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Racial lung cancer models aid predictions

disclaimer: image is for illustration purposes only
by Staff Writers
Houston (UPI) Sep 9, 2008
U.S. medical scientists say they've developed the first lung cancer risk model for African-Americans.

In the first study to focus on African-Americans, University of Texas M.D. Anderson Cancer Center researchers found unique results based on increased exposure to certain risks.

"African-Americans have similar risk factors for lung cancer as Caucasians, but the risks tend to be higher and there is a stronger association with occupational exposures żż than we have previously observed for whites," said Assistant Professor Carol Etzel. Additionally, the scientists said they found risks associated with such diseases as emphysema are substantially higher than those in Caucasian subjects and raise a person's risk of lung cancer.

"The challenge for us is to try to predict which of the United States' estimated 45 million current smokers and 46 million former smokers are at highest risk for developing lung cancer," said Dr. Margaret Spitz, a professor in M.D. Anderson's Department of Epidemiology.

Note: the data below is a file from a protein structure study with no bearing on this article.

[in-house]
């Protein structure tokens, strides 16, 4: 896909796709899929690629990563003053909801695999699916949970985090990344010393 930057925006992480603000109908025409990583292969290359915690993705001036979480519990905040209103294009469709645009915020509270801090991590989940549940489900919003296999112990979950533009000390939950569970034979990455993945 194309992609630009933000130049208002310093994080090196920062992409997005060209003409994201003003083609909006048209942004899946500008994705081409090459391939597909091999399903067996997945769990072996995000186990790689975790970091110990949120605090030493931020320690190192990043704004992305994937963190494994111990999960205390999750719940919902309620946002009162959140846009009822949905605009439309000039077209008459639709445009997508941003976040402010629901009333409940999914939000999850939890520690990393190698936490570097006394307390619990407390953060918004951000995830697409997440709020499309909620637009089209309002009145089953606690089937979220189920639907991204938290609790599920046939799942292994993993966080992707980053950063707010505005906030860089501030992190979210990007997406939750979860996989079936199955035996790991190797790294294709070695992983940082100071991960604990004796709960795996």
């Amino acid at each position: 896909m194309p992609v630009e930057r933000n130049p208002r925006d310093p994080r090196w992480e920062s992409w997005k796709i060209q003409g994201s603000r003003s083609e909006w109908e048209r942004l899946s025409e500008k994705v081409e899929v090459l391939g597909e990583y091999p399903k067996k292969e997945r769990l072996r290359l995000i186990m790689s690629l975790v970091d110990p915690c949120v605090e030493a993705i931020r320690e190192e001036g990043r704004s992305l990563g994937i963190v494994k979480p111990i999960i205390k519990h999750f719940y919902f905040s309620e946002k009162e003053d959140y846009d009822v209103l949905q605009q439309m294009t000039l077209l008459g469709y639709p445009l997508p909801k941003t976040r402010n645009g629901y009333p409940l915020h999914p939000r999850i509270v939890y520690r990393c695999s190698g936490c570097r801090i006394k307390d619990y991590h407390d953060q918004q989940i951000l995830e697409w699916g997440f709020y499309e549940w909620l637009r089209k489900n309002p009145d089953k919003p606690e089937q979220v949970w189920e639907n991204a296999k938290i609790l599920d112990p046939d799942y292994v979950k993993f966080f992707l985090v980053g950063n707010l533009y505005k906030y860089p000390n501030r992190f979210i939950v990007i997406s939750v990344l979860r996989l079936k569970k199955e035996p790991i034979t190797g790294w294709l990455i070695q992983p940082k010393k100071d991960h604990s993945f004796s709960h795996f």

The previously published lung cancer risk model was based solely on Caucasian lung cancer cases and controls. The researchers said their new African-American group-specific model's predictive power approached 79 percent, versus 66 percent for the original model.

The study appears in the journal Cancer Prevention Research.

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Melting Swiss glacier yields Neolithic trove, climate secrets
Bern (AFP) Sept 5, 2008
Some 5,000 years ago, on a day with weather much like today's, a prehistoric person tread high up in what is now the Swiss Alps, wearing goat leather pants, leather shoes and armed with a bow and arrows.

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